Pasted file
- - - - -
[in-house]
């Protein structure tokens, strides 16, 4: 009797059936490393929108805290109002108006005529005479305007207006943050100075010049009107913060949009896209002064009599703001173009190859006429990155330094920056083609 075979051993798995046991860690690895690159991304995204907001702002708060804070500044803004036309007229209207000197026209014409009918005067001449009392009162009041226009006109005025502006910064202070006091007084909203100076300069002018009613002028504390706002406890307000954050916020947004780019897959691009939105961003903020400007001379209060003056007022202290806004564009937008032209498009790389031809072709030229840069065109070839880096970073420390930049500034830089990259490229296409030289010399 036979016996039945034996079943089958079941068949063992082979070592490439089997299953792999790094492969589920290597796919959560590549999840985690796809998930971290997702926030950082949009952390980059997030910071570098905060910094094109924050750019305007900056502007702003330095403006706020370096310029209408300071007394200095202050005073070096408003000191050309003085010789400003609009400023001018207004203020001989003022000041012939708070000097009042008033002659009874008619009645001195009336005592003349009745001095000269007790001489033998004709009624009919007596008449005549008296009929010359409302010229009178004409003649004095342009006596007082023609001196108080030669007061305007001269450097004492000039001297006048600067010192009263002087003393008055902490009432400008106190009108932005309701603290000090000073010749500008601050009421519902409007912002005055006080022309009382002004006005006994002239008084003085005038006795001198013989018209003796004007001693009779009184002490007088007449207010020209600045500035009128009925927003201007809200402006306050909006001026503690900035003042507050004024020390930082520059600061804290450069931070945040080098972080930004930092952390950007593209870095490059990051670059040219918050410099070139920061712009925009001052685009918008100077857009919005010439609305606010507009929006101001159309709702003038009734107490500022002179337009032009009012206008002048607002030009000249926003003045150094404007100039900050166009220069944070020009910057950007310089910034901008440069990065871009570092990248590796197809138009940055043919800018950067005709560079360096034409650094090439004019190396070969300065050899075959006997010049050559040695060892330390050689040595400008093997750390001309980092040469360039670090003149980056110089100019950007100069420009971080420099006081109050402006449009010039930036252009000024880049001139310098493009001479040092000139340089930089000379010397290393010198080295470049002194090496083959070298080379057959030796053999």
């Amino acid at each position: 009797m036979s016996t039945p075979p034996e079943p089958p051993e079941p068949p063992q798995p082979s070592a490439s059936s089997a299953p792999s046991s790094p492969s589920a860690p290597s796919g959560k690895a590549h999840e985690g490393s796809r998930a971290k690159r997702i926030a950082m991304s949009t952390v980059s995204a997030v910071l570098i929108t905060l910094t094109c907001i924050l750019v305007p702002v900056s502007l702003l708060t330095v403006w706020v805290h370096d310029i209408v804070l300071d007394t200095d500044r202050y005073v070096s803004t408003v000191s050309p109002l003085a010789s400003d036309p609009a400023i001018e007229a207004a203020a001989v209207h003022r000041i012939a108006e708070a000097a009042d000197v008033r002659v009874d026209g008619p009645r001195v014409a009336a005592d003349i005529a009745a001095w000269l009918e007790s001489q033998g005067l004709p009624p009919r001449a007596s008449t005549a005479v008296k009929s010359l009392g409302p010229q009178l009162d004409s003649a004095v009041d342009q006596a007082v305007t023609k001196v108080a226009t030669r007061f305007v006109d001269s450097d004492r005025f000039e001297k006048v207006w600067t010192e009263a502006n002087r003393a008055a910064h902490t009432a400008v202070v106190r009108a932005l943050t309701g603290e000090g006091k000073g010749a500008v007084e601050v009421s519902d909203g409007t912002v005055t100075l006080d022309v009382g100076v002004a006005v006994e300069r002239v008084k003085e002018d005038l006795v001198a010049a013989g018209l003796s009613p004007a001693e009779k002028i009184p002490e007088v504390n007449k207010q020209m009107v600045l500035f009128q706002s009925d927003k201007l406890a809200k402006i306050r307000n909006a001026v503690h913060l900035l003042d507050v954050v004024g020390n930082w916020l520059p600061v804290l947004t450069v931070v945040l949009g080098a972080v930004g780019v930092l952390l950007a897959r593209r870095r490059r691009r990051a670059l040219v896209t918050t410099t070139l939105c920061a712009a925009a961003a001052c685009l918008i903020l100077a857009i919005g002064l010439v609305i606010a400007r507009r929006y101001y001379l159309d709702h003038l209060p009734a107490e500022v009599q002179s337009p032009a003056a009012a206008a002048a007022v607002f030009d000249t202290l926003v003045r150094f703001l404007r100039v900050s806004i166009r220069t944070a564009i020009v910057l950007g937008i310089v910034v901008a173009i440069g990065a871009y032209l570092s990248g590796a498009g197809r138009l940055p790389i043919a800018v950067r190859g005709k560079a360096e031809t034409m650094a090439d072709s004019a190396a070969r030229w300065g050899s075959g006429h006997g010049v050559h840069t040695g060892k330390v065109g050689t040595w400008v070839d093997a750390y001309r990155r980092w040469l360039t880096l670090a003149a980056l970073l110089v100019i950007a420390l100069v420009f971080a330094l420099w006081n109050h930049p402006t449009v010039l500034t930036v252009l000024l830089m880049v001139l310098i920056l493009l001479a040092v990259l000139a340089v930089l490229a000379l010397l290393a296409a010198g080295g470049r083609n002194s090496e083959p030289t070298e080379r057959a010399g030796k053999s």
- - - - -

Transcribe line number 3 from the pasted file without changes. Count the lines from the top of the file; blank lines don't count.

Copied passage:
């Amino acid at each position: 009797m036979s016996t039945p075979p034996e079943p089958p051993e079941p068949p063992q798995p082979s070592a490439s059936s089997a299953p792999s046991s790094p492969s589920a860690p290597s796919g959560k690895a590549h999840e985690g490393s796809r998930a971290k690159r997702i926030a950082m991304s949009t952390v980059s995204a997030v910071l570098i929108t905060l910094t094109c907001i924050l750019v305007p702002v900056s502007l702003l708060t330095v403006w706020v805290h370096d310029i209408v804070l300071d007394t200095d500044r202050y005073v070096s803004t408003v000191s050309p109002l003085a010789s400003d036309p609009a400023i001018e007229a207004a203020a001989v209207h003022r000041i012939a108006e708070a000097a009042d000197v008033r002659v009874d026209g008619p009645r001195v014409a009336a005592d003349i005529a009745a001095w000269l009918e007790s001489q033998g005067l004709p009624p009919r001449a007596s008449t005549a005479v008296k009929s010359l009392g409302p010229q009178l009162d004409s003649a004095v009041d342009q006596a007082v305007t023609k001196v108080a226009t030669r007061f305007v006109d001269s450097d004492r005025f000039e001297k006048v207006w600067t010192e009263a502006n002087r003393a008055a910064h902490t009432a400008v202070v106190r009108a932005l943050t309701g603290e000090g006091k000073g010749a500008v007084e601050v009421s519902d909203g409007t912002v005055t100075l006080d022309v009382g100076v002004a006005v006994e300069r002239v008084k003085e002018d005038l006795v001198a010049a013989g018209l003796s009613p004007a001693e009779k002028i009184p002490e007088v504390n007449k207010q020209m009107v600045l500035f009128q706002s009925d927003k201007l406890a809200k402006i306050r307000n909006a001026v503690h913060l900035l003042d507050v954050v004024g020390n930082w916020l520059p600061v804290l947004t450069v931070v945040l949009g080098a972080v930004g780019v930092l952390l950007a897959r593209r870095r490059r691009r990051a670059l040219v896209t918050t410099t070139l939105c920061a712009a925009a961003a001052c685009l918008i903020l100077a857009i919005g002064l010439v609305i606010a400007r507009r929006y101001y001379l159309d709702h003038l209060p009734a107490e500022v009599q002179s337009p032009a003056a009012a206008a002048a007022v607002f030009d000249t202290l926003v003045r150094f703001l404007r100039v900050s806004i166009r220069t944070a564009i020009v910057l950007g937008i310089v910034v901008a173009i440069g990065a871009y032209l570092s990248g590796a498009g197809r138009l940055p790389i043919a800018v950067r190859g005709k560079a360096e031809t034409m650094a090439d072709s004019a190396a070969r030229w300065g050899s075959g006429h006997g010049v050559h840069t040695g060892k330390v065109g050689t040595w400008v070839d093997a750390y001309r990155r980092w040469l360039t880096l670090a003149a980056l970073l110089v100019i950007a420390l100069v420009f971080a330094l420099w006081n109050h930049p402006t449009v010039l500034t930036v252009l000024l830089m880049v001139l310098i920056l493009l001479a040092v990259l000139a340089v930089l490229a000379l010397l290393a296409a010198g080295g470049r083609n002194s090496e083959p030289t070298e080379r057959a010399g030796k053999s």